Courage earns repeat NWSL final vs. Thorns
For the second year in a row — and the third time in six seasons — the Portland Thorns championship game opponent will be the National Women's Soccer League's regular-season champion.
And for the second year in a row that team is the North Carolina Courage.
Jessica McDonald scored early and Samantha Mewis scored late as the Courage beat the Chicago Red Stars, 2-0, in a semifinal match played in front of 4,646 fans at Providence Park. The game was moved from Cary North Carolina to Portland because of Hurricane Florence.
The championship game is at 1:30 p.m. Saturday at Providence Park.
McDonald scored in the fifth minute for the Courage.
Receiving an upfield pass from Crystal Dunn, McDonald got a step on Julie Ertz and beat goalkeeper Alyssa Neaher low to the far post.
The second goal was a spectacular shot rifled home from distance in the 86th minute by Mewis, effectively clinching the championship game berth for the Courage. North Carolina dominated the regular season, going 17-6-1 and beating the Thorns three times.
Chicago, which fell to 0-4 in semifinal playoff games, had its share of chances. The Red Stars were the better team in the first half and saw shots in the first nine minutes from Vanessa Di Bernardo and Sam Kerr that hit the frame.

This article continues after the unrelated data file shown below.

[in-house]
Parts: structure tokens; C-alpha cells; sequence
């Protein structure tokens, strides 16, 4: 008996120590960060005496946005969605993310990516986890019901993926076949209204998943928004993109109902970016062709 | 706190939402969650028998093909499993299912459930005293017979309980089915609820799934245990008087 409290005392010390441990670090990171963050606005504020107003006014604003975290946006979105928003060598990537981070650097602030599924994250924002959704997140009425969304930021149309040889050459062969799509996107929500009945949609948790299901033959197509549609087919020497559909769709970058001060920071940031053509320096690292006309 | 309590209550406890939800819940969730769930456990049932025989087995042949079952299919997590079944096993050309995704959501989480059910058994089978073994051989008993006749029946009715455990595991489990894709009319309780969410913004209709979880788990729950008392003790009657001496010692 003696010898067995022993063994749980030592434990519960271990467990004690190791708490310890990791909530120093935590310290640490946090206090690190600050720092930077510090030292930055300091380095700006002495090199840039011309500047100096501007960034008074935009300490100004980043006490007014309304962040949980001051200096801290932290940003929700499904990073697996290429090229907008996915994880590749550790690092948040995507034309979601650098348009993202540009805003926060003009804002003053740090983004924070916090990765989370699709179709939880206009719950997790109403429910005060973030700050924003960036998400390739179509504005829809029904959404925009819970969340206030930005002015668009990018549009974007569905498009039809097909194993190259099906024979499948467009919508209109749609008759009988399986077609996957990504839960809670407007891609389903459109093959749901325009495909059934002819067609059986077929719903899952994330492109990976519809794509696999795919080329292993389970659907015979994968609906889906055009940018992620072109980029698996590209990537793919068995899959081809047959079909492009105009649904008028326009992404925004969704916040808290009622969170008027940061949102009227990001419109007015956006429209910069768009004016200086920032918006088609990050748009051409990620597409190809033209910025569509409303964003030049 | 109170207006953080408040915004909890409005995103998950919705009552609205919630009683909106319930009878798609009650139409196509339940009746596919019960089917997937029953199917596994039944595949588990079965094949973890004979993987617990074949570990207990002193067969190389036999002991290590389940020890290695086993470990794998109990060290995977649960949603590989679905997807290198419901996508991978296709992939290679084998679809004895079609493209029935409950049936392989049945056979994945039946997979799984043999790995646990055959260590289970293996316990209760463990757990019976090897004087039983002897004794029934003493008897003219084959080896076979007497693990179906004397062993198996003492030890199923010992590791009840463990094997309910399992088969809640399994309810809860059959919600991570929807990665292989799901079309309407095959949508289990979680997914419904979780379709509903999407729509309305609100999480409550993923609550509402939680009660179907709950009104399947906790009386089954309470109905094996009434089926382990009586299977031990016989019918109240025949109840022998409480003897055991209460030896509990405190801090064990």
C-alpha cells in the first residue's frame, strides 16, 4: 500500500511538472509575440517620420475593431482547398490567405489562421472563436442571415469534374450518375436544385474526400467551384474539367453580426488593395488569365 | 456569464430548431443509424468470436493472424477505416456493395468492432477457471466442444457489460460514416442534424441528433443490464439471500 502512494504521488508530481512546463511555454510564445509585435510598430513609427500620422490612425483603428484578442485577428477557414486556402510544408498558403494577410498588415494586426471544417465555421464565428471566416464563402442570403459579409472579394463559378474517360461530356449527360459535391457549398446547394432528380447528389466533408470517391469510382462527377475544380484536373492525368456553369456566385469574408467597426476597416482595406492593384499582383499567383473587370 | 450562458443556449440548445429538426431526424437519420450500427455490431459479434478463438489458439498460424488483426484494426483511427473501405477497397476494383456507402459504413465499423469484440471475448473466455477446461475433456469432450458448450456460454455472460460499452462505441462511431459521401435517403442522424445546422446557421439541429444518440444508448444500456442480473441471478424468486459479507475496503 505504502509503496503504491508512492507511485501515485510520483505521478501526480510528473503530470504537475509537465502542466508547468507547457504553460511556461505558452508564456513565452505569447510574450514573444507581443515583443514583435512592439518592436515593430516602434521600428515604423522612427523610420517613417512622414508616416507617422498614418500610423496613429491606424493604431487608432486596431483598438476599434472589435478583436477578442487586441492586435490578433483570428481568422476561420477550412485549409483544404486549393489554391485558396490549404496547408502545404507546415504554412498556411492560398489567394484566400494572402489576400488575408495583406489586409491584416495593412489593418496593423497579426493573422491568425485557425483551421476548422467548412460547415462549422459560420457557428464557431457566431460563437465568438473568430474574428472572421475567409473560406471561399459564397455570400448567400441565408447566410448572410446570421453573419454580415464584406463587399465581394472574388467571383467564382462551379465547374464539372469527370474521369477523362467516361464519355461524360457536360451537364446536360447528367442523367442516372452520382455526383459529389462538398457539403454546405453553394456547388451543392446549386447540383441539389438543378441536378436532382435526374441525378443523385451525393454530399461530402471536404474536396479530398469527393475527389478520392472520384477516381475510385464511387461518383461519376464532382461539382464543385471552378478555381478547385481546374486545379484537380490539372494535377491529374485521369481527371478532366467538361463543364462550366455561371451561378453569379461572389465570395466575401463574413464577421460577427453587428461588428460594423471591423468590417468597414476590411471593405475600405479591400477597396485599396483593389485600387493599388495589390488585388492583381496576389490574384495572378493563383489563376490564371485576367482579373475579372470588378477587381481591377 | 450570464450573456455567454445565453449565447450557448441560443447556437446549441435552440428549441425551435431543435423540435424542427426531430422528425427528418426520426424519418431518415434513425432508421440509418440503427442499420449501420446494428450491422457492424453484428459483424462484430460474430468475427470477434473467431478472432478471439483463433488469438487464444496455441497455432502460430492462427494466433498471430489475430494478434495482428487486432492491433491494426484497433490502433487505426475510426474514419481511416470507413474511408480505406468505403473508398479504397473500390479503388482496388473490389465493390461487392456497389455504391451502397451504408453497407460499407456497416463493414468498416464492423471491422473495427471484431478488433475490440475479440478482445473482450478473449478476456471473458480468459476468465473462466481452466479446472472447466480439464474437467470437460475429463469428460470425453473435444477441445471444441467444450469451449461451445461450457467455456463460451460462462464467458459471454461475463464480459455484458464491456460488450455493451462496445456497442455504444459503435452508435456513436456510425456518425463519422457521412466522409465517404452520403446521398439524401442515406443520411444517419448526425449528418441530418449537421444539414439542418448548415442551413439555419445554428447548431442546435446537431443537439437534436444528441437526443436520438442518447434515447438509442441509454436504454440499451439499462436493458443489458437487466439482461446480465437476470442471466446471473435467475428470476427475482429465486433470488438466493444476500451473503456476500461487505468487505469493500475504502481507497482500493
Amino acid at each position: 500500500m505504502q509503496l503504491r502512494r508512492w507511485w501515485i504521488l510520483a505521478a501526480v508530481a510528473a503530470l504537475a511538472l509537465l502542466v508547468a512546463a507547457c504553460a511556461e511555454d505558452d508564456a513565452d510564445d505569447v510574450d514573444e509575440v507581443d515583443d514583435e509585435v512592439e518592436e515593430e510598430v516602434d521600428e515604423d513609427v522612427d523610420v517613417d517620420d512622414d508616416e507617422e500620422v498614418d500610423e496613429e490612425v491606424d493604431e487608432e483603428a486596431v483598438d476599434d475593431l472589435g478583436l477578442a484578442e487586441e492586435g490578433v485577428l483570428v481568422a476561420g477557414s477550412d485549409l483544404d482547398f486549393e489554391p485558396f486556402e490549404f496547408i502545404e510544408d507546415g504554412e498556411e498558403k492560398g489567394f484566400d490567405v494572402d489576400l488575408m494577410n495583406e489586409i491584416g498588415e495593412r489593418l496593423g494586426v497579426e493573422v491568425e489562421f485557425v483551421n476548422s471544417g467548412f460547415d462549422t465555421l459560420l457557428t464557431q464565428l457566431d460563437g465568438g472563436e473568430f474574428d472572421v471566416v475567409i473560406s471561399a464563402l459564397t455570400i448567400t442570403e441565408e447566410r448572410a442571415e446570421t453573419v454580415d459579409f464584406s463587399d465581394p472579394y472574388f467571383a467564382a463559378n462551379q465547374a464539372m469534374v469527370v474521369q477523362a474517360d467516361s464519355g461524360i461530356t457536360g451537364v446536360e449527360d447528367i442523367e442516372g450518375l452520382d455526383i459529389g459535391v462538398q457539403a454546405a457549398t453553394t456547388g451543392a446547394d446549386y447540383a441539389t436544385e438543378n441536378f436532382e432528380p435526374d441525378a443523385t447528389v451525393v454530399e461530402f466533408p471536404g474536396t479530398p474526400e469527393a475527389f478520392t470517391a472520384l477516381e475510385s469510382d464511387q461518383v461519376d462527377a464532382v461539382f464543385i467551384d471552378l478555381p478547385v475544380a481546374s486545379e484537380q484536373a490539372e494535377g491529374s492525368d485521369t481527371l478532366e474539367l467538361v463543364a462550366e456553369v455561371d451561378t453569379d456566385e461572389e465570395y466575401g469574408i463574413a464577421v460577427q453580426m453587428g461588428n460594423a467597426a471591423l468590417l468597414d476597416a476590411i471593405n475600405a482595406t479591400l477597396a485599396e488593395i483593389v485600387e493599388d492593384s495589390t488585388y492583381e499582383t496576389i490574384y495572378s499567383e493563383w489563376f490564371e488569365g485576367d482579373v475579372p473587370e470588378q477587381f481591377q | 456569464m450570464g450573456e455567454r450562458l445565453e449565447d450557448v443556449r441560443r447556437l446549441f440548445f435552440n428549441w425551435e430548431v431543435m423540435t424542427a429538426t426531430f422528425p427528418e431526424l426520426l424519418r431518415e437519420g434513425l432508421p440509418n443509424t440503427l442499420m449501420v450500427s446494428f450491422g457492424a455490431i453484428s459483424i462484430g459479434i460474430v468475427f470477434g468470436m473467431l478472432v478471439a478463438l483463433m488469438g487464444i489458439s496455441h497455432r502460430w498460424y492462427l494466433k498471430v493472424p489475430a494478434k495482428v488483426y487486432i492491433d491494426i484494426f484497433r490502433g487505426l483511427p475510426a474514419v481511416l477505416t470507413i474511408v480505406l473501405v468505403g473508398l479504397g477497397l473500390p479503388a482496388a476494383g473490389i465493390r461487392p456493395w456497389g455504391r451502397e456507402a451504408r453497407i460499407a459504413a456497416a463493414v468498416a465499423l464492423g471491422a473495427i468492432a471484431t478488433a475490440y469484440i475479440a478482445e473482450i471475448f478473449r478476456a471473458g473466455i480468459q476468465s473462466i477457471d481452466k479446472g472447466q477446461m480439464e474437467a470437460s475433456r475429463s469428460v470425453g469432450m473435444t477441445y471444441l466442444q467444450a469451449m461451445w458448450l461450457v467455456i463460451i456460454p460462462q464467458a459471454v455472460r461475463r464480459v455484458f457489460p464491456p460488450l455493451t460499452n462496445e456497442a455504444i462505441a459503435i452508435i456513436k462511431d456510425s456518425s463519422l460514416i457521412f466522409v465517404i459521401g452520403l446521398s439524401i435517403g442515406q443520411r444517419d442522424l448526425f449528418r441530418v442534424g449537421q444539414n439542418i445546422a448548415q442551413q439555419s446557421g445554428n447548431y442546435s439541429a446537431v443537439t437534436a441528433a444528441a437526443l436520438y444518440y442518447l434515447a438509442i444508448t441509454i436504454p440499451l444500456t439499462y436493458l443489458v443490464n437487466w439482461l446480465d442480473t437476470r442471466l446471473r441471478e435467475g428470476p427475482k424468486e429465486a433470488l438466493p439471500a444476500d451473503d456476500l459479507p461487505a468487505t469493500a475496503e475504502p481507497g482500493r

In the second half, the Courage limited the Red Stars opportunities.
Chicago had a chance in the 67th minute when Alyssa Mautz sent in a cross that both Yuki Nagasato and Kerr failed to meet in the 6-yard box.
A 73rd-minute Red Stars free kick by Danielle Colaprico from just outside the penalty area on the left wing narrowly missed as Morgan Brian went crashing into the post.
• Portland beat North Carolina last season 1-0 in the championship match played at Orlando. In 2013, the NWSL's first season, the Thorns won 2-0 at Western New York in the final match. Western New York moved to North Carolina last season — after beating the Thorns in the 2016 semifinals at Providence Park.
Quality local journalism takes time and money, which comes, in part, from paying readers. If you enjoy articles like this one, please consider supporting us.
(It costs just a few cents a day.)